FDA Says There is No Heparin ShortageMar 25, 2008 | Parker Waichman LLP heparin recalls since January, the Food & Drug Administration (FDA) said that there is no shortage of the vital blood thinner. Concerns of a heparin shortage were sparked by Baxter International's recall earlier this year of all of its heparin products after some patients experienced serious, and sometimes fatal, reactions from the drug. Last week, B. Braun Medical Inc. recalled another 23 lots of heparin products, and American Health Packaging, a unit of AmerisourceBergen Corp, said it was voluntarily recalling 1,421 units of heparin injection vials as part of Baxter’ broader recall.
Heparin is a vital drug used in surgery, dialysis, and for the bedridden. Other drugs thin blood, but their effects are not as quick or easily reversed. Baxter manufactures about half of all multiple-dose heparin vials sold in the U.S., while B. Braun Medical supplies 10%-15% of the U.S. supply of injectable heparin. Despite the massive heparin recalls, an FDA spokesperson told the Website Webmd.com that there is no shortage of heparin.
Both Baxter and B. Braun obtain heparin from Scientific Protein Laboratories, which manufactures some of the ingredients in China. Reported reactions to Baxter heparin have included difficulty breathing, nausea, vomiting, excessive sweating, and rapidly falling blood pressure that was life threatening. To date, Baxter heparin has been implicated in over 700 adverse reactions and possibly 19 deaths.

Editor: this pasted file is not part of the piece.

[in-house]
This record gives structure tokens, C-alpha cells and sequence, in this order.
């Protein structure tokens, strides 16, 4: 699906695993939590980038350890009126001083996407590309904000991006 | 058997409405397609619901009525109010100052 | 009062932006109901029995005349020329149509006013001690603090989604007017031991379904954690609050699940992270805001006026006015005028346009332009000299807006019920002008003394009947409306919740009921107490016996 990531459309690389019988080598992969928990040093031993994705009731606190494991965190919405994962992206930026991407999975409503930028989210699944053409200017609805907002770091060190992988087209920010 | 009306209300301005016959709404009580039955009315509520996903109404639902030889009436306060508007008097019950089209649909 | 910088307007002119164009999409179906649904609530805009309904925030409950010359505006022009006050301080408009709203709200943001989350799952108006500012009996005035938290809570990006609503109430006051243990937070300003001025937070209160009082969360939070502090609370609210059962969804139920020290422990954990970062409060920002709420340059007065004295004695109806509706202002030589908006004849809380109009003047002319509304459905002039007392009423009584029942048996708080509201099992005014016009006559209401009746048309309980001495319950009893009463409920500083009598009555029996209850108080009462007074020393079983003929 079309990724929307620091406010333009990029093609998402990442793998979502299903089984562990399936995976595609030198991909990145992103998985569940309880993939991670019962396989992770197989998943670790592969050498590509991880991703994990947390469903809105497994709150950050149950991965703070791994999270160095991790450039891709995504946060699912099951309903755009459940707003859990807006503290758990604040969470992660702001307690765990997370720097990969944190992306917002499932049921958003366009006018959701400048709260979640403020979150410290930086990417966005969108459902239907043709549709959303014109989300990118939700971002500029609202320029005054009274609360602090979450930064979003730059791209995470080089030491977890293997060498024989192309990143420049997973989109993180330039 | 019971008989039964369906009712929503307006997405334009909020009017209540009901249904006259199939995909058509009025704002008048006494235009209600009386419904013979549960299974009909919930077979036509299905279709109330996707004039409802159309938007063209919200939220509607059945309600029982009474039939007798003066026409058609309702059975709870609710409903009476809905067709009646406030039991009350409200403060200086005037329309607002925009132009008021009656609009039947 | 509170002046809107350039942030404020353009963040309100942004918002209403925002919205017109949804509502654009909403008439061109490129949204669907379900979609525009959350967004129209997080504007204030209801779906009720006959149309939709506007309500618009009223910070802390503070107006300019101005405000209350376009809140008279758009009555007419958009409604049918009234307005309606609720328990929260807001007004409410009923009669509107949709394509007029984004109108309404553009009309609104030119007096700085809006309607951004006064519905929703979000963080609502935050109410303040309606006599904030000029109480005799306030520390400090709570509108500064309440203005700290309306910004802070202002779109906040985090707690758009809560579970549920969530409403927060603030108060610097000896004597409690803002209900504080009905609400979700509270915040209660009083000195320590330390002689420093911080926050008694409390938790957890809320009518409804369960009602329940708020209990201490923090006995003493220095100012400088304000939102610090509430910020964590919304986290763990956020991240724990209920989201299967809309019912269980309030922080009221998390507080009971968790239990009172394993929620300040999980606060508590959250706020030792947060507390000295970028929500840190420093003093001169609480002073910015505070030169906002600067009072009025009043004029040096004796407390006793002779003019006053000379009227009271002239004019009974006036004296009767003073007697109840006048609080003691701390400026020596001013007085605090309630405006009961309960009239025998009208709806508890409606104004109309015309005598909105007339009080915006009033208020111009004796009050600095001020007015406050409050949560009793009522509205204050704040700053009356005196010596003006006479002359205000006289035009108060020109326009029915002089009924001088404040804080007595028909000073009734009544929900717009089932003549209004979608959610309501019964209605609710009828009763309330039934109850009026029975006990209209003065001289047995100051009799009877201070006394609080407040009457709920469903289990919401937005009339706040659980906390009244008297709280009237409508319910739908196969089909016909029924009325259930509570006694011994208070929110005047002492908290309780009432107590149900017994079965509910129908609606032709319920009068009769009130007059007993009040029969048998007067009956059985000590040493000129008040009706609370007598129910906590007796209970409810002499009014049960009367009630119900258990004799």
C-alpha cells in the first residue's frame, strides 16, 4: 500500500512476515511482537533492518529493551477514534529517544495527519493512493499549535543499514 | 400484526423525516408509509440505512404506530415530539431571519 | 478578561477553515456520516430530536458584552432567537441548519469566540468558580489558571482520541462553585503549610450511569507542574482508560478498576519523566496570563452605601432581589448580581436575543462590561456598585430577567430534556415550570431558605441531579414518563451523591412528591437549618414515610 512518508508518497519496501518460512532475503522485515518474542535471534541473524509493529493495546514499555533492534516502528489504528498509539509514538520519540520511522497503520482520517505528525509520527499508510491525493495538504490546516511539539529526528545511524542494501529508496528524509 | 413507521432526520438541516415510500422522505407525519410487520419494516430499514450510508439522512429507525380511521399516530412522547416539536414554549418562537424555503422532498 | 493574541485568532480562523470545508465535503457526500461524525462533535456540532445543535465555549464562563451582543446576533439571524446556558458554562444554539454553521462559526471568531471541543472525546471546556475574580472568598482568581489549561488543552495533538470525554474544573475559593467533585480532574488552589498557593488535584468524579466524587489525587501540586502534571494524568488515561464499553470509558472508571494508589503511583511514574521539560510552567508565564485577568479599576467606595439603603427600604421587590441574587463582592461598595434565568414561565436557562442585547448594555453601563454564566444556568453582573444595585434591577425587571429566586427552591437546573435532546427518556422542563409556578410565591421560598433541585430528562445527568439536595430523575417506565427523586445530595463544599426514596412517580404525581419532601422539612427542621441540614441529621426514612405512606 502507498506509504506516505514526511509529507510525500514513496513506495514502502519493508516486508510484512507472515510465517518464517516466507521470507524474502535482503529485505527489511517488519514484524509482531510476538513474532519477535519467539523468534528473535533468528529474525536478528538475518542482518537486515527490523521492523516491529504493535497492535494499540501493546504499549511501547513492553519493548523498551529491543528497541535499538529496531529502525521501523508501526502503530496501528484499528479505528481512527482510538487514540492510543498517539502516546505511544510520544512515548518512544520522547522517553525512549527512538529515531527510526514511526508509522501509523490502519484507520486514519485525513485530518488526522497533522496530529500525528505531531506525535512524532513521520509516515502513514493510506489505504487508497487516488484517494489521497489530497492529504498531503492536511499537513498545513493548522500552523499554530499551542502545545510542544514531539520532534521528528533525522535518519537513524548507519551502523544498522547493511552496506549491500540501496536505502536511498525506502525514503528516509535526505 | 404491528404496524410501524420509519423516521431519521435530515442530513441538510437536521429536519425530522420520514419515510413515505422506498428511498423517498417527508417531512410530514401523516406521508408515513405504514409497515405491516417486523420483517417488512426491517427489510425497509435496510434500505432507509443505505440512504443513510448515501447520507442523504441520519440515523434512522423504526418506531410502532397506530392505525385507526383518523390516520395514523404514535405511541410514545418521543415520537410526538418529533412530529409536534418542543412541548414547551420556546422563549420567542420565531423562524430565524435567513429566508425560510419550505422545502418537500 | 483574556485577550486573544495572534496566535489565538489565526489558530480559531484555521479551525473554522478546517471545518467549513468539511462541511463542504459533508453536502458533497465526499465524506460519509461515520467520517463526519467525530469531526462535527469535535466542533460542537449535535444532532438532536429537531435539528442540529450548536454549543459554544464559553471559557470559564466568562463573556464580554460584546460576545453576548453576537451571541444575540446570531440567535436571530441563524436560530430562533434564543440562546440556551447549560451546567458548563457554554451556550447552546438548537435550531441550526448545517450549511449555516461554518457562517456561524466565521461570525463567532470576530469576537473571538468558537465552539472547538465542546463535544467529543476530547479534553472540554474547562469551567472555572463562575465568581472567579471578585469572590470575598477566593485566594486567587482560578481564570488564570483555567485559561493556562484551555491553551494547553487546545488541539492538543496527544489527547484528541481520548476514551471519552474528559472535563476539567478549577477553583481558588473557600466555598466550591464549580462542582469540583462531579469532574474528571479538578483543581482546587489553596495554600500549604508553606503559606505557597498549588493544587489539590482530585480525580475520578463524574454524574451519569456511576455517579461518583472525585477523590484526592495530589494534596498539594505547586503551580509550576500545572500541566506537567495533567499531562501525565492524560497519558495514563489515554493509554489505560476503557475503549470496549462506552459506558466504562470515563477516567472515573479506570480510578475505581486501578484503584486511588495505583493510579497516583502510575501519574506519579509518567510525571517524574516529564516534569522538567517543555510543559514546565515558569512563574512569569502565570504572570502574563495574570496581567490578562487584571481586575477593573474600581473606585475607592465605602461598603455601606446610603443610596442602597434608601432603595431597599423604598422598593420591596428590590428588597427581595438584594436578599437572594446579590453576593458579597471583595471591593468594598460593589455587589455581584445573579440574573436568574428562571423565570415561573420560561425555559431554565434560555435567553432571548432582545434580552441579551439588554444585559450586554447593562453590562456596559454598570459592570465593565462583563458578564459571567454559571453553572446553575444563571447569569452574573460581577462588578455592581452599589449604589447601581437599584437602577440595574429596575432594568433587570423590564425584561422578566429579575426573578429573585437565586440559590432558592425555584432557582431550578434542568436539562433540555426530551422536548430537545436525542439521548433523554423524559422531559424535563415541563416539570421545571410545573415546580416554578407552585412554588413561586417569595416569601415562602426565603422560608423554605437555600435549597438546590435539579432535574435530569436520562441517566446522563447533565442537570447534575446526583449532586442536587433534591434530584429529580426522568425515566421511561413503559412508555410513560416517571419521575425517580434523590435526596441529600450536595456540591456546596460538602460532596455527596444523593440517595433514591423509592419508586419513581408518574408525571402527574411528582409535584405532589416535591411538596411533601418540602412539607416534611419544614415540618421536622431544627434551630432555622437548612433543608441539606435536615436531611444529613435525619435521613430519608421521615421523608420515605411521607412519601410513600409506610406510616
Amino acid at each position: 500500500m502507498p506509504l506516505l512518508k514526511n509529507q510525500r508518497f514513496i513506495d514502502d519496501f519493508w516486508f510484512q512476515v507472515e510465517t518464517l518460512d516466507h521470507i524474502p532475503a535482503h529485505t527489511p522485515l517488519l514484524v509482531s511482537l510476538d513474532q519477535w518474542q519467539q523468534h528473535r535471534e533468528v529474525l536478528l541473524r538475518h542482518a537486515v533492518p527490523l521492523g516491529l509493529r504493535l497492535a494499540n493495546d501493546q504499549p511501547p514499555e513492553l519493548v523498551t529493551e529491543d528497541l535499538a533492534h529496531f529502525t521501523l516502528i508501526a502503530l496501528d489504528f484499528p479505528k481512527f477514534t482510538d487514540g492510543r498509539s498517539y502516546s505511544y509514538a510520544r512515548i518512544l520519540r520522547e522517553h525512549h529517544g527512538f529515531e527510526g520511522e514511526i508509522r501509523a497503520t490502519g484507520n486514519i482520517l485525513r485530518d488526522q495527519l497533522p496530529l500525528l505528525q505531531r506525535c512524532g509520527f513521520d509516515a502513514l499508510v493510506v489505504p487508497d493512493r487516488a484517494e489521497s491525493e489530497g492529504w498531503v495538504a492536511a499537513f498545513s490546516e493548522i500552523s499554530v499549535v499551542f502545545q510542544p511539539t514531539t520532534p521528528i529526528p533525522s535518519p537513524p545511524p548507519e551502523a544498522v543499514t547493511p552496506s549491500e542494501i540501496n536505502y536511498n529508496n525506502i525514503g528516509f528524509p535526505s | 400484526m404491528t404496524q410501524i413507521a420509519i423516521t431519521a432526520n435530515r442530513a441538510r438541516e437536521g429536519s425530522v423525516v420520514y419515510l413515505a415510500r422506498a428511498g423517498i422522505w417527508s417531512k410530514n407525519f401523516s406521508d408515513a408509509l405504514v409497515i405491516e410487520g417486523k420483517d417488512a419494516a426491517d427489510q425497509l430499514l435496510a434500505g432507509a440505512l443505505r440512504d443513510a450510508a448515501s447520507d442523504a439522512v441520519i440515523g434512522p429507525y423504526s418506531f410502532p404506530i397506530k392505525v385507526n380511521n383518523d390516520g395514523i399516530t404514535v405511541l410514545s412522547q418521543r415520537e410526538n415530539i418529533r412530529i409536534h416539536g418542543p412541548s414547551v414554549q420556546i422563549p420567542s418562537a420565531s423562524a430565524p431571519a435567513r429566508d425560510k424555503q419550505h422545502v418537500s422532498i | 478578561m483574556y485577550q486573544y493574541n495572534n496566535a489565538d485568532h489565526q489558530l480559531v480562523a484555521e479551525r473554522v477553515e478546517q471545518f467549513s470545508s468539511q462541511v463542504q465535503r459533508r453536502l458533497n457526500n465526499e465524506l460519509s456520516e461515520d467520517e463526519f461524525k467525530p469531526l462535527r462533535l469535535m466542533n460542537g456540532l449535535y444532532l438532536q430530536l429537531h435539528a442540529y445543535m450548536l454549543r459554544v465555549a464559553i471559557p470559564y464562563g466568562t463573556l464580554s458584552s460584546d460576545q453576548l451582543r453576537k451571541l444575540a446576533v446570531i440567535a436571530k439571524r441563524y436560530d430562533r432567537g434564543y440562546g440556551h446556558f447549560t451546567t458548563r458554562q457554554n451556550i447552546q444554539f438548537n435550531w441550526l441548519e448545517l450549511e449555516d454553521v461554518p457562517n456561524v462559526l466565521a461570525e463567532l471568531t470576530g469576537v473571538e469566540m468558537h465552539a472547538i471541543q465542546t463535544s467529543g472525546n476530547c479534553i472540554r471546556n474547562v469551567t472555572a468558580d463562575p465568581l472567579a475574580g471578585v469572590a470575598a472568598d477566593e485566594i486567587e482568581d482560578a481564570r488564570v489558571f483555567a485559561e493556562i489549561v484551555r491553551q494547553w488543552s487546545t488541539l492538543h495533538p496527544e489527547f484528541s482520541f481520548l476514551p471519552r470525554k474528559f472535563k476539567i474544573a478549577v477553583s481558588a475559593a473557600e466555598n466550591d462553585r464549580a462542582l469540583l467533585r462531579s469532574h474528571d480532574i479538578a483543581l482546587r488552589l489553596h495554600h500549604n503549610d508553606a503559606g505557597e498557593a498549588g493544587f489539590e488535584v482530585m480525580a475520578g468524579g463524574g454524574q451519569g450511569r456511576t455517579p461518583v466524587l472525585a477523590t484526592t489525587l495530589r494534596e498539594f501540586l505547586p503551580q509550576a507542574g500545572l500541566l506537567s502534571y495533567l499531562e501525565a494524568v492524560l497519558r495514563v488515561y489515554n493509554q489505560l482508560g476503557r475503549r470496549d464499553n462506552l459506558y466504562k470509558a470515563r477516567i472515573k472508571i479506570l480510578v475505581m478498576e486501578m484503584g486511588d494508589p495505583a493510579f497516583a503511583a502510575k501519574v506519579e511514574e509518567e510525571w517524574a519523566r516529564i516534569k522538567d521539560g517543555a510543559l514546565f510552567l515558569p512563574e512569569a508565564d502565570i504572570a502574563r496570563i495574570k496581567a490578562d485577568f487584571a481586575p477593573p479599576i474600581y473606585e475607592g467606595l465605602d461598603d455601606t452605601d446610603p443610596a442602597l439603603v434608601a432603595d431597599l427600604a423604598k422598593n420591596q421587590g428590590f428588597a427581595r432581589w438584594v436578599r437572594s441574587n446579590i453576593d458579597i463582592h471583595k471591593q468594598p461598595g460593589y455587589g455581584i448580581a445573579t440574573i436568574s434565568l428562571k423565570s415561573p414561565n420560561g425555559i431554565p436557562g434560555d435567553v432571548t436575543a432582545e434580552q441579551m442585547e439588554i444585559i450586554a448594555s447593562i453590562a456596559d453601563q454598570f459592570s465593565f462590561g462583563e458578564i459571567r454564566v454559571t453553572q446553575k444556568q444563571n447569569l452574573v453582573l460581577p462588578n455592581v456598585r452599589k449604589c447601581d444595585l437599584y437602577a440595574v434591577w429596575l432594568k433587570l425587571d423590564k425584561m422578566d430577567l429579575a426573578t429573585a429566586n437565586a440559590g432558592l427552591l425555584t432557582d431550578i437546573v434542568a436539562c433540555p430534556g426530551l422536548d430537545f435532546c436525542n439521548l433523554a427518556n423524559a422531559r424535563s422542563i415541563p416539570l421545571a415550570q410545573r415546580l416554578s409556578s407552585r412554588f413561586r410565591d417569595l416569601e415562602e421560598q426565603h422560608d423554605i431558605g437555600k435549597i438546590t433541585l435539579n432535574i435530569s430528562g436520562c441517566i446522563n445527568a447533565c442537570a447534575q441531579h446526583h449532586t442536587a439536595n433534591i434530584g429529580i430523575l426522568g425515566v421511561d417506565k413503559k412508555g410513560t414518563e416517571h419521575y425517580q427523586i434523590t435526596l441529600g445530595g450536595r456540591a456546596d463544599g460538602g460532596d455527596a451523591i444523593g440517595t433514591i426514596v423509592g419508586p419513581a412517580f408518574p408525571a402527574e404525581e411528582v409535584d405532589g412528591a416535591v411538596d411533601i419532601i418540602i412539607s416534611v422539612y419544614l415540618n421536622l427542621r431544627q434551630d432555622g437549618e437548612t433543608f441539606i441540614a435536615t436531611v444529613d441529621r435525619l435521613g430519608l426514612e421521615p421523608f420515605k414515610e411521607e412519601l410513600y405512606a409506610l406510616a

There have been similar recalls of Chinese-sourced heparin in Germany and Japan. Last week, the FDA confirmed that it had found chondroitin sulfate in samples of the active ingredient used in Baxter heparin. The FDA said the chondroitin sulfate was molecularly changed to mimic heparin’s blood-clotting properties. However, the agency has not yet determined if the chondroitin sulfate was responsible to the deaths and reactions associated with Baxter heparin.
While the FDA maintains that it has not yet determined if the ingredient substitution was intentional, several sources told The New York Times that it was likely not accidental. Some heparin producers in China also sell chondroitin sulfate, which can be derived from pig cartilage. It costs a fraction of the ingredient usually used in heparin, and producers may have used it in an attempt to cut costs.
The heparin contamination scandal has once again raised questions about Chinese manufacturing. According to Consumer Affairs.com, China's exports of heparin and its components totaled $57.8 million in the first half of 2007, a 13.7% increase from the same period a year earlier. The website said 49 companies exported heparin and its ingredients. Many workshops that make crude heparin are unregulated family operations. Baxter has said that its investigators have not been able to get permission from the Chinese to visit these operations, and the FDA has not yet done inspections on any of these facilities either.
Last week, the Chinese State Food and Drug Administration issued an order in a notice seen on its Web site that requires heparin producers to obtain the raw chemicals used to make the drug from registered suppliers. Raw heparin suppliers, meanwhile, are required to improve their management and tests on their products, it said. This was a reversal of the Chinese government’s earlier position, as the agency had earlier insisted that ensuring the quality of exported chemicals like heparin was the responsibility of importers and importing countries.